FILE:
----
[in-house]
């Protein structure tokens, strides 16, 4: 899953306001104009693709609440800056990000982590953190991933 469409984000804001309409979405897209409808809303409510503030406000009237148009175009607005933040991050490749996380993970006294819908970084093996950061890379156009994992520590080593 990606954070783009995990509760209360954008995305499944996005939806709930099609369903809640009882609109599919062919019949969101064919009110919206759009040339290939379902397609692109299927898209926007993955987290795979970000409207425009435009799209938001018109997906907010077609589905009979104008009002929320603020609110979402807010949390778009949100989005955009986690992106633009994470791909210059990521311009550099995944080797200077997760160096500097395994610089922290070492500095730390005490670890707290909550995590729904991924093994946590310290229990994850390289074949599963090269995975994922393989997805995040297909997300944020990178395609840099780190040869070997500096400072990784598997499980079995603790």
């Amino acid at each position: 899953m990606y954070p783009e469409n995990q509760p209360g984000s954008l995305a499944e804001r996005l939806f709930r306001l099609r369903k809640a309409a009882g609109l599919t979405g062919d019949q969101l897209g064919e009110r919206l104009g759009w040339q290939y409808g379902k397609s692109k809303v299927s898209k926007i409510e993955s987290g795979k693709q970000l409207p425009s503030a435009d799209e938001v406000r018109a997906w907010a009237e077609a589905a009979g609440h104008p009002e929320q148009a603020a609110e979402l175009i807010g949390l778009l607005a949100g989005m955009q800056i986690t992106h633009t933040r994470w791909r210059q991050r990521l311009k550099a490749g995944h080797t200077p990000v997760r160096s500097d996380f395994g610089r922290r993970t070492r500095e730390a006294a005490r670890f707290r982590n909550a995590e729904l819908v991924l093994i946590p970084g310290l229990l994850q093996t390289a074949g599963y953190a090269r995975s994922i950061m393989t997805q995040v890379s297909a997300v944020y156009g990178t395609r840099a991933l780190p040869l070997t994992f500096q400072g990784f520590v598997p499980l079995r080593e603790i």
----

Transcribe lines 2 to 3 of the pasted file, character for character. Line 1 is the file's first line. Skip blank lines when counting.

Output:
């Protein structure tokens, strides 16, 4: 899953306001104009693709609440800056990000982590953190991933 469409984000804001309409979405897209409808809303409510503030406000009237148009175009607005933040991050490749996380993970006294819908970084093996950061890379156009994992520590080593 990606954070783009995990509760209360954008995305499944996005939806709930099609369903809640009882609109599919062919019949969101064919009110919206759009040339290939379902397609692109299927898209926007993955987290795979970000409207425009435009799209938001018109997906907010077609589905009979104008009002929320603020609110979402807010949390778009949100989005955009986690992106633009994470791909210059990521311009550099995944080797200077997760160096500097395994610089922290070492500095730390005490670890707290909550995590729904991924093994946590310290229990994850390289074949599963090269995975994922393989997805995040297909997300944020990178395609840099780190040869070997500096400072990784598997499980079995603790």
């Amino acid at each position: 899953m990606y954070p783009e469409n995990q509760p209360g984000s954008l995305a499944e804001r996005l939806f709930r306001l099609r369903k809640a309409a009882g609109l599919t979405g062919d019949q969101l897209g064919e009110r919206l104009g759009w040339q290939y409808g379902k397609s692109k809303v299927s898209k926007i409510e993955s987290g795979k693709q970000l409207p425009s503030a435009d799209e938001v406000r018109a997906w907010a009237e077609a589905a009979g609440h104008p009002e929320q148009a603020a609110e979402l175009i807010g949390l778009l607005a949100g989005m955009q800056i986690t992106h633009t933040r994470w791909r210059q991050r990521l311009k550099a490749g995944h080797t200077p990000v997760r160096s500097d996380f395994g610089r922290r993970t070492r500095e730390a006294a005490r670890f707290r982590n909550a995590e729904l819908v991924l093994i946590p970084g310290l229990l994850q093996t390289a074949g599963y953190a090269r995975s994922i950061m393989t997805q995040v890379s297909a997300v944020y156009g990178t395609r840099a991933l780190p040869l070997t994992f500096q400072g990784f520590v598997p499980l079995r080593e603790i």